Something s fishy in the Pettisville High School greenhouse.
In a 400-gallon tank, students aren t cultivating carp they re taking care of tilapia, a tender white fish that can set your wallet back $18 a plate.
So far, Pettisville-raised tilapia haven t been sold to restaurants, but students have sampled the finned ones at a fish fry or two.
For the last few years, the fish tank has been making waves with Pettisville s aquaculture activities. Schools of fish are swimming around in other schools too, including Bowling Green High School and Clay High School in Oregon.
At Clay, perch and largemouth bass are being raised in 650-gallon and 400-gallon tanks. In other years, tilapia and catfish have been grown there. The aquaculture activities tie into classes about wildlife of Ohio and introduction to fishes in Ohio, said Charlie Schneider, environmental and agricultural technologies teacher.
Before summer break, school s out for the fish, and students gather for a taste of the class project. About 50 to 100 fish are served at the annual fish fry. Typically, that is. The catfish never made it to the pan. Those fish lasted only a short period of time before dying off from a disease.
As part of the high school s aquaculture unit, Clay students also raise fish in about 40 aquariums, said Mr. Schneider, noting that ornamental fish is big business. Students sometimes conduct feeding experiments, and they do fish breeding.
Information from the Ohio Aquaculture Association is used by the students, he said. With Ohio importing millions of pounds of farm-raised fish from other states, there s a potential for people to have jobs raising fish in this state, he said. Some Ohio farmers are raising fresh-water shrimp.
This is Clay s first attempt at a two-year project: raising largemouth bass. It s a big time commitment, the teacher said, and it s possible that the teacher and the students could decide in May to put the bass into a pond and be done with them.
Pettisville High s tank is in the school s greenhouse, where the fish enjoy the warm water, said sophomore Bryce Stilwill, who s hooked on the project.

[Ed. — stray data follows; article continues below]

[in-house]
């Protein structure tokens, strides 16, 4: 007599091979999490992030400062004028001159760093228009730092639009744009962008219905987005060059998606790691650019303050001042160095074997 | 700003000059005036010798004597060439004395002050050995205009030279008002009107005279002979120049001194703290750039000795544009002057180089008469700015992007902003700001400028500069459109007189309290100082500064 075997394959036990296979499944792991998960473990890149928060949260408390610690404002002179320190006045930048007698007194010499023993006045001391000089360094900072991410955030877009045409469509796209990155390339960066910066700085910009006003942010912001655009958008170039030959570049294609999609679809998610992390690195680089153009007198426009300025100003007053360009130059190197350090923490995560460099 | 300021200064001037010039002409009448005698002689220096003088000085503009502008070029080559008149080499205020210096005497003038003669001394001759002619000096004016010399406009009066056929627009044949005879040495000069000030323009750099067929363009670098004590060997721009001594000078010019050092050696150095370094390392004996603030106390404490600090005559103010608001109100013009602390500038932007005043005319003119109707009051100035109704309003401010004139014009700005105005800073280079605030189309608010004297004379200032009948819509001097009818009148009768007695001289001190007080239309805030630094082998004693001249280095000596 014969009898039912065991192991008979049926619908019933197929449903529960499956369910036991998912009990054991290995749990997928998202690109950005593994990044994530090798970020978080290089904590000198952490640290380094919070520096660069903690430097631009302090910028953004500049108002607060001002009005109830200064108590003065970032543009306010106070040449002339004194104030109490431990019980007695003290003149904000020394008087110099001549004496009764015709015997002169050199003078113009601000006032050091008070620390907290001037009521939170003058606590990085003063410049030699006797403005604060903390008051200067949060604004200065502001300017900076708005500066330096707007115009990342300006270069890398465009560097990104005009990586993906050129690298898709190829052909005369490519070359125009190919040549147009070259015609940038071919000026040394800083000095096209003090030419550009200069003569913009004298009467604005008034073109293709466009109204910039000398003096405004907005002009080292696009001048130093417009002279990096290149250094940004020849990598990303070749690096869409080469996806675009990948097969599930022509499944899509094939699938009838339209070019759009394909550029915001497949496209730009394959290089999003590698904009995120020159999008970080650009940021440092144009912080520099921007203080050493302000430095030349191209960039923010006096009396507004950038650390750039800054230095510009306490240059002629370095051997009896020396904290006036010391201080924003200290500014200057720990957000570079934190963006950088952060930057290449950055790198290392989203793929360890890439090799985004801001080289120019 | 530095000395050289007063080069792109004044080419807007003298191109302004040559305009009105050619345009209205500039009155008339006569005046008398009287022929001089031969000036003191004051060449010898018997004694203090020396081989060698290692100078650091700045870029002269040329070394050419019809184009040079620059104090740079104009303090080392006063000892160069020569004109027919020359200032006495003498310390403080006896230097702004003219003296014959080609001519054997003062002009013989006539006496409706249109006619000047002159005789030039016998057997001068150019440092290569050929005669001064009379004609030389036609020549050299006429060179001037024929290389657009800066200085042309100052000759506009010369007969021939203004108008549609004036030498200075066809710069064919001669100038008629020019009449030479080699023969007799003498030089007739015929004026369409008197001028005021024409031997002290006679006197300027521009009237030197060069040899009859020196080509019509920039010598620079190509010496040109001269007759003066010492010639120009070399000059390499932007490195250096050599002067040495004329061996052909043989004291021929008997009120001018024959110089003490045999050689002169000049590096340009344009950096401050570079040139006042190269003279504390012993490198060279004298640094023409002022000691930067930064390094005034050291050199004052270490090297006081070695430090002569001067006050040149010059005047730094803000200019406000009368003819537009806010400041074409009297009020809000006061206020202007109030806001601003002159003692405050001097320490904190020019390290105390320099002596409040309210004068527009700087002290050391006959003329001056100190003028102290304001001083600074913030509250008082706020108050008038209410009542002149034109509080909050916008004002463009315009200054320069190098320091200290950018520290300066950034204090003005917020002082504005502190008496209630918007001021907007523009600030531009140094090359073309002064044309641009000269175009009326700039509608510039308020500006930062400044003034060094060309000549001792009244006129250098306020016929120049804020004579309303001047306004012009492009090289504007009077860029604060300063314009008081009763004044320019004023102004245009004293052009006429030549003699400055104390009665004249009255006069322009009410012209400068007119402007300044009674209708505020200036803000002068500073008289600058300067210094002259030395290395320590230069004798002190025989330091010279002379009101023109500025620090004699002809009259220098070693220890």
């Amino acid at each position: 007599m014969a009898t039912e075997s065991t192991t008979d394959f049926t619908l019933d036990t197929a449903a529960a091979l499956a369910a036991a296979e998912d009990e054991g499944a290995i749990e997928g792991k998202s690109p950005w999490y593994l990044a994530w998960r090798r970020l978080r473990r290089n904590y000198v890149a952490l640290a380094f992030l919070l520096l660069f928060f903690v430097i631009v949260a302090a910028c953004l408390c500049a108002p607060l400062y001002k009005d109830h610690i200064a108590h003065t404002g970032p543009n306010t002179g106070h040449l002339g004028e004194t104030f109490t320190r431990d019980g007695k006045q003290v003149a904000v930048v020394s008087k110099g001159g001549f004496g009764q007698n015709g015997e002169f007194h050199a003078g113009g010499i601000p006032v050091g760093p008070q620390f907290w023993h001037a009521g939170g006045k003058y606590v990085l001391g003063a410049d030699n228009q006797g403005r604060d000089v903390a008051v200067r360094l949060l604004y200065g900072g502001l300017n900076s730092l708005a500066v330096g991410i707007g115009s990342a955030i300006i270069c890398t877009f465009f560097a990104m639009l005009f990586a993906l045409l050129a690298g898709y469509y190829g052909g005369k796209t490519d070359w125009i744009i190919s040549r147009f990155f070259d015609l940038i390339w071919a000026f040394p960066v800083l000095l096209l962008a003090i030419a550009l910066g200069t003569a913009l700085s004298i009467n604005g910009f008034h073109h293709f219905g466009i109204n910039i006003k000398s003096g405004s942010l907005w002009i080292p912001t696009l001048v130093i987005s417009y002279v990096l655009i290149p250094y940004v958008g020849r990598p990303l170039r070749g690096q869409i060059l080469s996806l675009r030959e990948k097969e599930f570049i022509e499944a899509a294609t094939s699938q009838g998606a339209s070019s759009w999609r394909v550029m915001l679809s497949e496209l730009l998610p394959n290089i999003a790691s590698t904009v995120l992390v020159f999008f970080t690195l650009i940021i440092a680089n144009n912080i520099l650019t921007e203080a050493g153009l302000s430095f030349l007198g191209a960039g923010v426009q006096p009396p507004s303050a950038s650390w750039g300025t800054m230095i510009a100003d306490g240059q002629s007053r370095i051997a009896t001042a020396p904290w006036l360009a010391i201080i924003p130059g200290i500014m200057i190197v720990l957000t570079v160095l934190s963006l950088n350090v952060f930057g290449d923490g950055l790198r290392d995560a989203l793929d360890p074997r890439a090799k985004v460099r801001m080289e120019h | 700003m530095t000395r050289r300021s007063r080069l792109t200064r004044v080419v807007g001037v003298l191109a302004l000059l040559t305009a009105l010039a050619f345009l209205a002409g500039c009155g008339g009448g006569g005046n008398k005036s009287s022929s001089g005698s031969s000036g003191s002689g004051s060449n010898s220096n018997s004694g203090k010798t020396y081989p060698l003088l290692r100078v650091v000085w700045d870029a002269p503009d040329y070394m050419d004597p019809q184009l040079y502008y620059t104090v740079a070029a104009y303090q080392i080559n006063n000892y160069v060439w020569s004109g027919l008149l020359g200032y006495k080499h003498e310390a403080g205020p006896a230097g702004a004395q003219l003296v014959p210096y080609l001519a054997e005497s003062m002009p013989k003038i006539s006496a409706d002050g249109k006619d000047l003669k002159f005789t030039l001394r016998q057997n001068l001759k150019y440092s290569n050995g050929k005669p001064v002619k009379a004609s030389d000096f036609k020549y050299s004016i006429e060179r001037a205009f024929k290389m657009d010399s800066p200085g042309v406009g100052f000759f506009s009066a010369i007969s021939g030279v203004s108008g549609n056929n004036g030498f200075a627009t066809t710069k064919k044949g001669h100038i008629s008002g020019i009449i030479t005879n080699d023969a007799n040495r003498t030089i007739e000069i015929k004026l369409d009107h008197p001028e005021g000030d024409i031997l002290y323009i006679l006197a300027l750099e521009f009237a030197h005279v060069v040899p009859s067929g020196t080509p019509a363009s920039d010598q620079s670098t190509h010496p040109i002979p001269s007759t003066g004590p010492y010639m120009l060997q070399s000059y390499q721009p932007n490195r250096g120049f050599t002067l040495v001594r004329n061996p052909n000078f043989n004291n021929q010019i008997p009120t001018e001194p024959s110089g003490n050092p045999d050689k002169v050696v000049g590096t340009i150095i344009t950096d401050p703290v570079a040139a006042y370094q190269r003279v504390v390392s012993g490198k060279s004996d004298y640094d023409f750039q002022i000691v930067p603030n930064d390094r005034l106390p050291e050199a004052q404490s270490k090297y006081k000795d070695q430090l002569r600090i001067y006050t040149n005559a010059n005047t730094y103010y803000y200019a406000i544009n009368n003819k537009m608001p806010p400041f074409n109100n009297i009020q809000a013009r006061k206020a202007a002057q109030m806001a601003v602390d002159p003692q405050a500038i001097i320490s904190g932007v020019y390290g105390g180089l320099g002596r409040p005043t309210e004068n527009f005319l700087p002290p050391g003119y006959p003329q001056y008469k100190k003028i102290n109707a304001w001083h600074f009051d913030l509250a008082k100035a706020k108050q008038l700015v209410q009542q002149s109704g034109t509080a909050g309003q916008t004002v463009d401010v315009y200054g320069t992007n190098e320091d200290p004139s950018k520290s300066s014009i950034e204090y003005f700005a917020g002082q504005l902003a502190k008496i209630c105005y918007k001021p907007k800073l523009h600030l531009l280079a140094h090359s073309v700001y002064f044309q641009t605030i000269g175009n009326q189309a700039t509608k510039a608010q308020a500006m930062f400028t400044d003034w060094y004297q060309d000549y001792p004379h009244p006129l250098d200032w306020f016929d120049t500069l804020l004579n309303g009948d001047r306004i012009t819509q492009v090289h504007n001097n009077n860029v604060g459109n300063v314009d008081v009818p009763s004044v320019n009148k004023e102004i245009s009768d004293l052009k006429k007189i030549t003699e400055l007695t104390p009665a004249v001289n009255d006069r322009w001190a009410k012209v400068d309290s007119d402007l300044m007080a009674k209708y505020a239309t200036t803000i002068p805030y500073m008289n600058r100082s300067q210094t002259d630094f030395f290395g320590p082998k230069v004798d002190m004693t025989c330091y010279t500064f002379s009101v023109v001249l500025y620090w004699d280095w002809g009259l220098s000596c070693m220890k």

We have a couple hundred fish in there, he said, scooping tilapia into a net. The goal is to get them to reproduce. They re thumb-nail size when they re born. Tilapia can be found in the Red Sea, where the largest recorded tilapia tipped the scales at 36 pounds, he said.
This marks the first year that a lot of fingerlings have survived more than a few days. Alas, poor parenting skills apparently have killed off many babies. When a just-born tilapia gets cold or scared, it swims into its mom s mouth. Sometimes the moms accidentally swallow the little fish, said young Bryce.
High protein fish food is served to the fish, and water lilies floating on the surface provide a tasty side salad. A large insulated shade on the tank blocks the sun and reduces algae growth. They like the water dark, said young Bryce, who would like to raise tilapia as a money-making venture at his home.
In addition to reeling in students interest in aquaculture job opportunities, the project provides John Poulson, FFA adviser and agriculture teacher, with a handy teaching tool for such topics as water quality, plant sciences, and environmental sciences. The nitrogen cycle is easy to teach out of it, he said.
Tilapia should go from zero to one pound in six months, but ours are growing slower. Part of that is because of the tank size; part is condition. We don t have an automatic feeder, Mr. Poulson said. Students feed the fish six times during the day, but tilapia are nocturnal and are awake looking for midnight snacks.
Raising fish has turned into a year-round activitity. During the summer, a student or Mr. Poulson feeds the tilapia and cleans the tank.
The plan was to raise the fish and then harvest them, the teacher said. So far that hasn t worked out.
Contact Janet Romaker at: firstname.lastname@example.org. or 419-724-6006